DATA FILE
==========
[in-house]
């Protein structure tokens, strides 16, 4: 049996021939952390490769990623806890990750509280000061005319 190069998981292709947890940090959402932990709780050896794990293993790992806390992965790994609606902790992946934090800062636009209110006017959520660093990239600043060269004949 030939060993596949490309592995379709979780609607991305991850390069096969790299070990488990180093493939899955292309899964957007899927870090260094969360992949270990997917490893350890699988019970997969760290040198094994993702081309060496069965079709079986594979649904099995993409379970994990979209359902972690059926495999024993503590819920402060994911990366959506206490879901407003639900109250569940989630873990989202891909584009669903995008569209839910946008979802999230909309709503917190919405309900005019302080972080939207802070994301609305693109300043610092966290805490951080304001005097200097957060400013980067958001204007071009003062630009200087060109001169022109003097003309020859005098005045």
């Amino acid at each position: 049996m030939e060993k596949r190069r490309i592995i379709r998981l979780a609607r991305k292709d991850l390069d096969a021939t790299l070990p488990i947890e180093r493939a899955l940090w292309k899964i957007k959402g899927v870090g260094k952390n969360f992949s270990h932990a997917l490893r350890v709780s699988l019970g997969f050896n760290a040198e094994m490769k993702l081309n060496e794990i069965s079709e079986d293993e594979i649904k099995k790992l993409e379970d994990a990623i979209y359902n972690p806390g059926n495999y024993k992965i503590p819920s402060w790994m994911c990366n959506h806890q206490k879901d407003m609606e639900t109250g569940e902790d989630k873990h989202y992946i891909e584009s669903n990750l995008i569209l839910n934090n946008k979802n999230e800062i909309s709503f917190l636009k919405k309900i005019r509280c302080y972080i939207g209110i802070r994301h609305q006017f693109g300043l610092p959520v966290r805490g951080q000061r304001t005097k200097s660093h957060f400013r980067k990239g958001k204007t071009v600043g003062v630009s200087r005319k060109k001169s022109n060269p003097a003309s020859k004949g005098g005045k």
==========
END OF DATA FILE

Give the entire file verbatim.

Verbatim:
[in-house]
């Protein structure tokens, strides 16, 4: 049996021939952390490769990623806890990750509280000061005319 190069998981292709947890940090959402932990709780050896794990293993790992806390992965790994609606902790992946934090800062636009209110006017959520660093990239600043060269004949 030939060993596949490309592995379709979780609607991305991850390069096969790299070990488990180093493939899955292309899964957007899927870090260094969360992949270990997917490893350890699988019970997969760290040198094994993702081309060496069965079709079986594979649904099995993409379970994990979209359902972690059926495999024993503590819920402060994911990366959506206490879901407003639900109250569940989630873990989202891909584009669903995008569209839910946008979802999230909309709503917190919405309900005019302080972080939207802070994301609305693109300043610092966290805490951080304001005097200097957060400013980067958001204007071009003062630009200087060109001169022109003097003309020859005098005045």
């Amino acid at each position: 049996m030939e060993k596949r190069r490309i592995i379709r998981l979780a609607r991305k292709d991850l390069d096969a021939t790299l070990p488990i947890e180093r493939a899955l940090w292309k899964i957007k959402g899927v870090g260094k952390n969360f992949s270990h932990a997917l490893r350890v709780s699988l019970g997969f050896n760290a040198e094994m490769k993702l081309n060496e794990i069965s079709e079986d293993e594979i649904k099995k790992l993409e379970d994990a990623i979209y359902n972690p806390g059926n495999y024993k992965i503590p819920s402060w790994m994911c990366n959506h806890q206490k879901d407003m609606e639900t109250g569940e902790d989630k873990h989202y992946i891909e584009s669903n990750l995008i569209l839910n934090n946008k979802n999230e800062i909309s709503f917190l636009k919405k309900i005019r509280c302080y972080i939207g209110i802070r994301h609305q006017f693109g300043l610092p959520v966290r805490g951080q000061r304001t005097k200097s660093h957060f400013r980067k990239g958001k204007t071009v600043g003062v630009s200087r005319k060109k001169s022109n060269p003097a003309s020859k004949g005098g005045k």